@BarrowsBatch taking her practise a step further by encouraging SK/1s to connect their barriers to EFs – this is written in brown marker on the chart. Helping students attribute their challenges to EFs will help them avoid negative attributions, such as “I don’t know what to do first because I’m not smart or not good”. “We ALL have natural and normal EF challenges,” says Ms. Barrows!

@DeRusha_D and @MsNikkiDece try out a metacognitive conversation with their kindies and are “blown away” by the barriers and strategies they came up with. Later, some students asked to have their personal strategies posted over their cubbies.

@mswalker_201 encouraged students to create a bar graph of their EF spectrum. “Wow! This is so cool to see! Each of us have strengths and needs that are so different!” The students thought the results were fascinating. The questionnaire and graphs she used can be found here.

When @Houghs_Class did a barriers and strategies conversation with her students, she discovered that they were feeling distracted because they had so many things on their minds. The students themselves requested this board for the classroom as a remedy. When teachers ask students about their challenges in class, they do a DYNAMIC assessment that is context-specific, timely, and tailored.

@_samtomlinson had students add tallies to a chart for their strongest and weakest EFs. Such an interesting snapshot of the dynamic in the classroom. Students may think, “OH, I’m not so different after all. So many of us struggle with similar EFs.”

@BarrowsBatch throws down the gauntlet with this awesome barriers/strategies on an everyday challenge. We discover so much about our students’ experiences when we ask them what their barriers are. We help them build strategic, capable, resilient habits when we engage them as a team in developing strategies. It is so interesting, too, to conclude that the key EF for playing with friends at recess is Flexibility. This anchor chart can stay up all year and can grow and expand. Go with the flow, kindies!!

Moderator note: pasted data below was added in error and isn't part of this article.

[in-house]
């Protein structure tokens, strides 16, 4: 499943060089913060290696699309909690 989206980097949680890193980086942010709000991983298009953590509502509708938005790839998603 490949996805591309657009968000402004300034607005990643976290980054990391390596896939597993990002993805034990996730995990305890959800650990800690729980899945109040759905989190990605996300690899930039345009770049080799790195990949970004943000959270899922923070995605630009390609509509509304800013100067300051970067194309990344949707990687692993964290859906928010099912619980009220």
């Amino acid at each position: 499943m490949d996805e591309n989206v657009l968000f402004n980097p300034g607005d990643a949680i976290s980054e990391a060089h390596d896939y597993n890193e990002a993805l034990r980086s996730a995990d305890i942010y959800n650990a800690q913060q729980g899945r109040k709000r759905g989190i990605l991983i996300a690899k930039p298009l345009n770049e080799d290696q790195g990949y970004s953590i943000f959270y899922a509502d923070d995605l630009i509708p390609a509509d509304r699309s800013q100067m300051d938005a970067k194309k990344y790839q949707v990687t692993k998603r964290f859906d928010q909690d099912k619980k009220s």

@HayesClass wanted to have more high quality metacognitive  conversations with his Grade 7 students, but it seemed like HE was doing all the talking. He found hexagon templates online and gave each group four colours. On white, they wrote an EF. On blue, they just started writing words that had to do with the EF – anything! On red they wrote the kids of barriers and challenges they had relating to the EF, and on green the wrote ideas for strategies. Then, the magic happened! Brian had his student groups cut out the sheets and try to figure out how to arrange them on a poster board before sticking them down. The students spent a lot of time arranging them, and they were having RICH DISCUSSION THE WHOLE TIME. It went longer than Brian expected, and he realized that the activity really illustrated the idea that problem solving is complex, cyclical, and mulitfaceted!